PHILADELPHIA — President Obama concluded a day of fundraising across two states by telling supporters to “pay attention” to what Republican rivals were offering as contrasts to his policies.
“I am telling you, I want you all to pay attention over the next five months and see if they’re offering a single thing that they did not try when they were in charge, because you won’t see it,” he said.
Speaking at this city’s Franklin Institute, Obama reminded the crowd of the last Democrat to reside in the White House, Bill Clinton. It was the last time the federal government maintained a budget surplus.
By the time I got into office, we had a $1 trillion deficit because of tax cuts that weren’t paid for, two wars that weren’t paid for, a prescription drug plan that was not paid for,” he said.
“We had baked into the cake structural deficits that were made even worse by the financial crisis,” he then said of George W. Bush.
The president tried to draw a parallel with presumptive Republican nominee Mitt Romney’s support of a $5 trillion tax cut, saying he could guess at how it would work.
“Either it’s not paid for, in which case, that’s $5 trillion that’s piled on top of the debt we already have, passed onto the next generation,” the president began. “Or it’s going to come from middle-class families.”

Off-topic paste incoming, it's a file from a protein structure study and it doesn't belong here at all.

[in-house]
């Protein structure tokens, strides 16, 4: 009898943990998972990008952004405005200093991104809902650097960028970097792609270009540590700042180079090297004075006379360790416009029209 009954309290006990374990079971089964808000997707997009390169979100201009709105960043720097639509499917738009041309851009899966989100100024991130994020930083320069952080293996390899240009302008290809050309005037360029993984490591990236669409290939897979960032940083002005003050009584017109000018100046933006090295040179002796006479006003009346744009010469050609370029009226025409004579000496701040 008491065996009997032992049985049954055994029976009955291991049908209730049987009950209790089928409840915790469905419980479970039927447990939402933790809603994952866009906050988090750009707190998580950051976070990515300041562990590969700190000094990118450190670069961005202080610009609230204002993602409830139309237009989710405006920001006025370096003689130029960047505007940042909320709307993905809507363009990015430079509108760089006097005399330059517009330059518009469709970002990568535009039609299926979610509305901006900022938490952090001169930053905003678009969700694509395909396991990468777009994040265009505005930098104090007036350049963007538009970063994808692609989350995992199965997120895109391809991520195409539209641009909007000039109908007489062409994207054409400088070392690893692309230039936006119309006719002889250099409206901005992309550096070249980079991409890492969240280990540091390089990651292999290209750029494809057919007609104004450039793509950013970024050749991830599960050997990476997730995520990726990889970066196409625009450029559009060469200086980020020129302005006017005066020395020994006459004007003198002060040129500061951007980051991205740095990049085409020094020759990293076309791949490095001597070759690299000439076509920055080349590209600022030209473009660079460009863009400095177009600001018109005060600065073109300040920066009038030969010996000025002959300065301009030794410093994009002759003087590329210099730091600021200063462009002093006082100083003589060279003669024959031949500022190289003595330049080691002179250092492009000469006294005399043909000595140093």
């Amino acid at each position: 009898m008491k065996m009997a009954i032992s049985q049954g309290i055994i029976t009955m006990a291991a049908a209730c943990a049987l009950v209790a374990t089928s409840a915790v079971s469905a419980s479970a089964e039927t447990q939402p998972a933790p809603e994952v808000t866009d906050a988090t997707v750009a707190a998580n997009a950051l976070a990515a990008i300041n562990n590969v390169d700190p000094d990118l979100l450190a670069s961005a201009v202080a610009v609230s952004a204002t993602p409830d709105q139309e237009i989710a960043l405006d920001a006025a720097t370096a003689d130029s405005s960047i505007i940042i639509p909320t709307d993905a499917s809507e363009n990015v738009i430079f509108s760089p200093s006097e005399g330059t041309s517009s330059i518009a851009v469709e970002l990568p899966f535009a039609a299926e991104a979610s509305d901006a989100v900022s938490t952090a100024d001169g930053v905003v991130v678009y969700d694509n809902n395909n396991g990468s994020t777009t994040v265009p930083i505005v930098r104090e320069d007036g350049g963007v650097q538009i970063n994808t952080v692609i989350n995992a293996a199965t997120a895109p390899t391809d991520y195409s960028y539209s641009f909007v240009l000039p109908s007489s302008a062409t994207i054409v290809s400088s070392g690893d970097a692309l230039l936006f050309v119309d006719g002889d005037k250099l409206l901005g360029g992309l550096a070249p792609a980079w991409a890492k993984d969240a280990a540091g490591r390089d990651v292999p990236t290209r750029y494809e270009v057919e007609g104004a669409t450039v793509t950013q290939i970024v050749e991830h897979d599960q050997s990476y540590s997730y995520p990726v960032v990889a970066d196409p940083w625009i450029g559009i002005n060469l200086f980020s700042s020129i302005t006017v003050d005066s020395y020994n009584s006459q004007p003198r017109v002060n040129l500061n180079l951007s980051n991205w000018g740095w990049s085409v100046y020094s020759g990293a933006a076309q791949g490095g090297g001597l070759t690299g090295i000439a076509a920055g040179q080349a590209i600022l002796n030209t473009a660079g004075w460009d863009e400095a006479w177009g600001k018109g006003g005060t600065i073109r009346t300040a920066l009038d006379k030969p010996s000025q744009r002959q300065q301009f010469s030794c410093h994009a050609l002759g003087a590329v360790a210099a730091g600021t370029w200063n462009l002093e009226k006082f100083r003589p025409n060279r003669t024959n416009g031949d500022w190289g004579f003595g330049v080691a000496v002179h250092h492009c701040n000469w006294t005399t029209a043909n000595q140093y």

About 500 donors crammed under the central rotunda of the Franklin Institute to hear the president. The building is a learning center named for hometown hero Benjamin Franklin.
The president invoked the ingenuity of the founding fathers to paint a picture of American innovation, suggesting that in a second term he would sharpen efforts to push infrastructure, high technology, and environmental projects.
“That’s how we became an economic superpower,” he said. “So the notion that we would now shortchange our investments in science and basic research, the possible cures for cancer or Alzheimer’s, or the clean energy that can make sure that we’re doing something about climate change and saving money for families — that’s not the answer.”
Touting the end of the war in Iraq and progress on gay rights, Obama’s statements to the donors were largely in sync with a script he has been using for months.
The appearance in Philadelphia was split into three separate fundraising events that should pull in north of $1.8 million. While tickets for the rotunda remarks started at $250 a piece, to attend a dinner reception afterwards 75 supporters would donate at least $10,000. The bulk of the funds came from a small roundtable discussion of 25 people, paying $40,000 a chair.
Combined with earlier fundraising events in Baltimore, the Obama Victory Fund is expected to raise at least $3.6 million by night’s end, according to the campaign.
Not everyone who saw the president in Philadelphia donated money. Before the fundraiser Obama met with about a hundred graduating high school seniors of the Science Leadership Academy, a partnership between the Franklin Institute and the city’s public schools.
Congratulating them on their accomplishment, he told the students he was struck by the diversity of the class.
“You guys are representative of the future,” he said, “This is a great postcard for what America is all about.”